February 22, 2017

by Kelby Wright, a senior at Bozeman High School, Bozeman, Montana

December 4, 2000 was a terrible day for a particular family. Their toddler daughter was diagnosed with stage IV neuroblastoma. The cancer had already spread to various areas in her body. She was just 18-months-old. 

The tumor was noticeable in her left cheek. However, the parents of the child did not know that there was also a tumor in her right adrenal gland that would most likely result in having that organ removed.

She survived the round of cancer. But soon enough, about nine months after the treatment, her stage IV neuroblastoma returned in her jaw. Her parents, devastated once again, stayed with her through the harsh chemotherapy and radiation. Her mother was always feeling around in her jaw in order to check on the tumor. 

She was a happy little girl, minding her own business and playing with the hospital toys. She always had a smile on her face. The doctors had warned that she had a very low chance of surviving both the first and second time. Soon enough, the cancer in her jaw left for a second time. And then, as doctors predicted, it returned. 

That little girl was me, Kelby Wright.

When I was 3-years-old, I broke my arm after falling off a bike that was too big for me. My parents took me to the doctor, who discovered the third round of neuroblastoma. At the time, the side effects from chemotherapy were making me miserable. The neuroblastoma I was battling had an amplified gene, which gave me a slim chance of survival after my first relapse. Now I was on relapse number two.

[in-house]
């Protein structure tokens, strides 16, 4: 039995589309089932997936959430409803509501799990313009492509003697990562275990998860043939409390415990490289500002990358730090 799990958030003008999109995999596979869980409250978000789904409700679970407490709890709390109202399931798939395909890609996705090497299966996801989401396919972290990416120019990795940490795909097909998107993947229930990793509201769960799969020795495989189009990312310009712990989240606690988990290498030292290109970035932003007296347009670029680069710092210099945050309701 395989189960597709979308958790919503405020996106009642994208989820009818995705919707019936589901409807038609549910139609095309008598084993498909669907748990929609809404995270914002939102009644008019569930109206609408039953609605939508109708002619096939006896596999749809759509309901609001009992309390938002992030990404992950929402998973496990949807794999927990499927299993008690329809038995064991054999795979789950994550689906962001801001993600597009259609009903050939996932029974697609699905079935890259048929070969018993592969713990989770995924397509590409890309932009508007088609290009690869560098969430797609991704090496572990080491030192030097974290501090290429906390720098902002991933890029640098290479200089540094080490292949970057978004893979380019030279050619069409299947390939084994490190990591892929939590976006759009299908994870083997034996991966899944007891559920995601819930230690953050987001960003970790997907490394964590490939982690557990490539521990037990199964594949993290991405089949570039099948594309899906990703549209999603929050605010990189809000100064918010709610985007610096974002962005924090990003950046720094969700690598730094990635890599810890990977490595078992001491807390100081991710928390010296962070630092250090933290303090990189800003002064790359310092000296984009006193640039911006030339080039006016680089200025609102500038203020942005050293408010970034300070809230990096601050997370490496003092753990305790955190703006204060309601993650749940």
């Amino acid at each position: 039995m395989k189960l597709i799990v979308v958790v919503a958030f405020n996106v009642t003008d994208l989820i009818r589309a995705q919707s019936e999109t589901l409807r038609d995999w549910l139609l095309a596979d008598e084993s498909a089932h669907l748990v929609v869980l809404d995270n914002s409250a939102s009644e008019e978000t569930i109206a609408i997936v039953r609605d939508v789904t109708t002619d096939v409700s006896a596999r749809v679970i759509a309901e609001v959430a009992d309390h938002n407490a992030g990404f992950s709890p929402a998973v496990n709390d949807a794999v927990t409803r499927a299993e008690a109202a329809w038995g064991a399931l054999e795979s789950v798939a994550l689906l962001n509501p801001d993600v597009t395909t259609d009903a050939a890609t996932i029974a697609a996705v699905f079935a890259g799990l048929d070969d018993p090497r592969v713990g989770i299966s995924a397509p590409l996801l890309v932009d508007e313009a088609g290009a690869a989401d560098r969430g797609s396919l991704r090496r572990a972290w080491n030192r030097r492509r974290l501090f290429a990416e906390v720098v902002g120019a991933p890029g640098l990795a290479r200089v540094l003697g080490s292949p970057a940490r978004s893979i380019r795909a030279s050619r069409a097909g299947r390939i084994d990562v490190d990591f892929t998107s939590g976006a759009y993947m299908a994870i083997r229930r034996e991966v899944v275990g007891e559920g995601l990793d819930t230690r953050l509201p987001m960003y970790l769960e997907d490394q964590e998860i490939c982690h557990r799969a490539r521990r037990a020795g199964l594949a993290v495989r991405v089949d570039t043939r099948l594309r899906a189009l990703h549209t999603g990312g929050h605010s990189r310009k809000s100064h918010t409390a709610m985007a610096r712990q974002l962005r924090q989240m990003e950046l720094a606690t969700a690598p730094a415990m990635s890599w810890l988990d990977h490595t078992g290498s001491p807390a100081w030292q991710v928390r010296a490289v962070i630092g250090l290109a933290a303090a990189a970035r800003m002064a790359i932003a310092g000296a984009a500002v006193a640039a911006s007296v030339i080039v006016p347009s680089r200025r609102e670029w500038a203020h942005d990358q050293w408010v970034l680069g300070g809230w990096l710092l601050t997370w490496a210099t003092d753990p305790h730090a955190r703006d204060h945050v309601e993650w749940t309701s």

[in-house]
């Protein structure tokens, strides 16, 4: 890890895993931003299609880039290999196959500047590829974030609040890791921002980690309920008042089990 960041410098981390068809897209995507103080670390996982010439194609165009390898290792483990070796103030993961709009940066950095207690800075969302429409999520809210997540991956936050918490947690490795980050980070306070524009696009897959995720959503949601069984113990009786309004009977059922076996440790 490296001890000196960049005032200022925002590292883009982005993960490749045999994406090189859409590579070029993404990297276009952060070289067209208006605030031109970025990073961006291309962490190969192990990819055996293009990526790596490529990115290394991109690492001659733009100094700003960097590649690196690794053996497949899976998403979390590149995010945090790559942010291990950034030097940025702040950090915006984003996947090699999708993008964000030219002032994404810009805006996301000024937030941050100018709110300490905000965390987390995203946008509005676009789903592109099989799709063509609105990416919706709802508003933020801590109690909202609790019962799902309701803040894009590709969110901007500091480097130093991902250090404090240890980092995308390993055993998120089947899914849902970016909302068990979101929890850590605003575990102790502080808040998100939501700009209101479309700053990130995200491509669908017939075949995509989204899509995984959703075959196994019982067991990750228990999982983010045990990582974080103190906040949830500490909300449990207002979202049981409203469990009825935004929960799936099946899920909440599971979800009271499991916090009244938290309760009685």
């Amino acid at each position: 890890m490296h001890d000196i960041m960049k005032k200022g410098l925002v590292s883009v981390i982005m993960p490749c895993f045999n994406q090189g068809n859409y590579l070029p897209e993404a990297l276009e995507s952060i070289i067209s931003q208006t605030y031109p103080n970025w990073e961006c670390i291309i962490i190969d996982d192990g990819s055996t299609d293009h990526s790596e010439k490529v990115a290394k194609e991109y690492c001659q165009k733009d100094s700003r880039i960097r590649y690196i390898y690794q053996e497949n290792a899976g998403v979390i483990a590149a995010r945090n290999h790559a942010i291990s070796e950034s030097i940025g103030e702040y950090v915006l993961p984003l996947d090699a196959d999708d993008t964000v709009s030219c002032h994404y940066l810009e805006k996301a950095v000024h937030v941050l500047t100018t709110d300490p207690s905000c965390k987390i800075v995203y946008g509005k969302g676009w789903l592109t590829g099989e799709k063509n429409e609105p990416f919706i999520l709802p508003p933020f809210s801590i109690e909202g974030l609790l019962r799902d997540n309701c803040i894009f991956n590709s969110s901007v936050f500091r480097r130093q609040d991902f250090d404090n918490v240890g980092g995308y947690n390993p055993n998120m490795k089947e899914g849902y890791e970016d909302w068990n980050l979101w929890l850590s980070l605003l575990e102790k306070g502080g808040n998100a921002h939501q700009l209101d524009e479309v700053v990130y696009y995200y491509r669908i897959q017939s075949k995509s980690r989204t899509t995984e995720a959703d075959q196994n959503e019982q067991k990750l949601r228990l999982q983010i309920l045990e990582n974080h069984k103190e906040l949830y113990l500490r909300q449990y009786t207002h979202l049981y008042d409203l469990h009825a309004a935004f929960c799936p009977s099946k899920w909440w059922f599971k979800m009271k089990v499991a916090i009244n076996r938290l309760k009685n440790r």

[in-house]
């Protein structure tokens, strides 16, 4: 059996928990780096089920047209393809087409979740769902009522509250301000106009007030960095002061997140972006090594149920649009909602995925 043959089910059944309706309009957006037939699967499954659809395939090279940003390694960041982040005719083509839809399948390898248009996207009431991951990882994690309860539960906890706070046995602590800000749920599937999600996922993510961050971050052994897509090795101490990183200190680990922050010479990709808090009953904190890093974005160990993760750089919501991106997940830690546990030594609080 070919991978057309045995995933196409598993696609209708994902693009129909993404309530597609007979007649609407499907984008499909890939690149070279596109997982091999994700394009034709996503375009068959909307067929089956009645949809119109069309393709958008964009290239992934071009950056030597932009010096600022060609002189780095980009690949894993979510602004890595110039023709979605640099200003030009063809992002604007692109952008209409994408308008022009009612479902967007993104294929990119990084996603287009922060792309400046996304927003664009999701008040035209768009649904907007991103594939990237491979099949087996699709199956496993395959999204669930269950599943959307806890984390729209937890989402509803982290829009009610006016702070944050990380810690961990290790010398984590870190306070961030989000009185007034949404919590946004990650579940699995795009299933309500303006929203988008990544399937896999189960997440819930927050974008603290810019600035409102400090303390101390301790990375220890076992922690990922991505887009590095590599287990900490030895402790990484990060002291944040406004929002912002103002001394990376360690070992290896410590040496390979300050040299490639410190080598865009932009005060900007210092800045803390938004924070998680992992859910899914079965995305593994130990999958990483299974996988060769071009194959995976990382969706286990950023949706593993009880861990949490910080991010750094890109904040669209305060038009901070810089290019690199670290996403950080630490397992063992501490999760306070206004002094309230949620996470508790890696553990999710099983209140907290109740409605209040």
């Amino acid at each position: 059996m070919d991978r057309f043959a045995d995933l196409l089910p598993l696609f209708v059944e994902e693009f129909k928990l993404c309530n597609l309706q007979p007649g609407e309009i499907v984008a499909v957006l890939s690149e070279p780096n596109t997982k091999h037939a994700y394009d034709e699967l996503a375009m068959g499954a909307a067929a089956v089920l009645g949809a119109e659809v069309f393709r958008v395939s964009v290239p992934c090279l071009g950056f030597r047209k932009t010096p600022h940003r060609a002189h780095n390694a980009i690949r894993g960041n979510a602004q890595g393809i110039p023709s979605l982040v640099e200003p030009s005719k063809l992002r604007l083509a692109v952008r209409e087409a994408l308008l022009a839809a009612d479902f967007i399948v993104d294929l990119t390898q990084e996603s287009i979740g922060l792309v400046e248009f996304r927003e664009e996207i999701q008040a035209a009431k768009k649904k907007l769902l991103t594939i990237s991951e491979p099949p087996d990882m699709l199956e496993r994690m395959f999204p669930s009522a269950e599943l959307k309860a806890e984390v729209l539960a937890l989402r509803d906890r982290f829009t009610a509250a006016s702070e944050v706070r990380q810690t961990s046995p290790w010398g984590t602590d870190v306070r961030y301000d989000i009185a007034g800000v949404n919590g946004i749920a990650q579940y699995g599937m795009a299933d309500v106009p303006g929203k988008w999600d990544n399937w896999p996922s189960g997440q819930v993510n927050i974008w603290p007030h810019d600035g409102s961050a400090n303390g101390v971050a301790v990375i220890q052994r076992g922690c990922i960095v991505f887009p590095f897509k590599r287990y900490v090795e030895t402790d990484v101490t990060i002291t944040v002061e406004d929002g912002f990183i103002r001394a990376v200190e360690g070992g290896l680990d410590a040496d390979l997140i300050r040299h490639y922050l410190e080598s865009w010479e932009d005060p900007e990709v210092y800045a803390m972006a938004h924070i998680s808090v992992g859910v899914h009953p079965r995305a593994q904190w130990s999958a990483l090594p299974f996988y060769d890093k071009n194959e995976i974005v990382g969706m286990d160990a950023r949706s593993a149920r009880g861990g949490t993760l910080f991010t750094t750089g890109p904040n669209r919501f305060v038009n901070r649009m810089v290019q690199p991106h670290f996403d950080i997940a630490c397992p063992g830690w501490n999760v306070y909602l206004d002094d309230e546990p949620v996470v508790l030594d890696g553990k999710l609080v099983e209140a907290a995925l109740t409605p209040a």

My parents decided to take me off chemotherapy, choosing radiation and pain management, so I could be happy for the rest of my life, instead of miserable. My parents and doctors did not expect me to live. 

But, as unexpected as it was, even without chemotherapy, I survived for a third time. 

You might think that was the end of it, but no, cancer returned for a fourth time. I was just 6-years-old and neuroblastoma was found in a lymph node under my arm. Once again, doctors gave me very little chance for survival.

But here I am, 12 years later and a senior in high school writing about neuroblastoma, fundraising for Alex’s Lemonade Stand Foundation for my senior project and full of hope for the future. 

Hope is not something to give up. 

My parents never gave up hope for me, even when they thought I might die. To give up hope is essentially to give up in general. With hope, one feels a sort of humble empowerment. You know you do not have control, but you can’t help feeling that things will eventually get better.

Hope makes life easier. Without it, we are helpless. We can’t function.

Kelby Wright is a senior at Bozeman High School in Bozeman, Montana. She is a four-time neuroblastoma survivor. Kelby graduates in June and aspires to teach art to children. This year, she put her graphic design skills to work and hosted a fundraising event selling greeting cards to support Alex’s Lemonade Stand Foundation, raising over $2,000. 

February 13, 2017

Neuroblastoma, the type of cancer our founder Alex Scott battled, is the most-common extra-cranial solid tumor in childhood. Alex’s Lemonade Stand Foundation (ALSF) has helped power research that is getting us closer to cures every day. Researchers like Dr. John Maris from the Children’s Hospital of Philadelphia (CHOP) and Dr. Katherine Matthay from the University of California San Francisco School of Medicine, who sit on the ALSF Scientific Advisory Board, are working to study what makes neuroblastoma tick — to find its Achilles heel and then go after it. 

“Your child has neuroblastoma.”

Thirty years ago, those four words came with dismal survival rates (only 10-30%). Thanks to intense research and scientific collaboration, long-term survival rates have increased to 50-60%  for children diagnosed over the age of 18 months.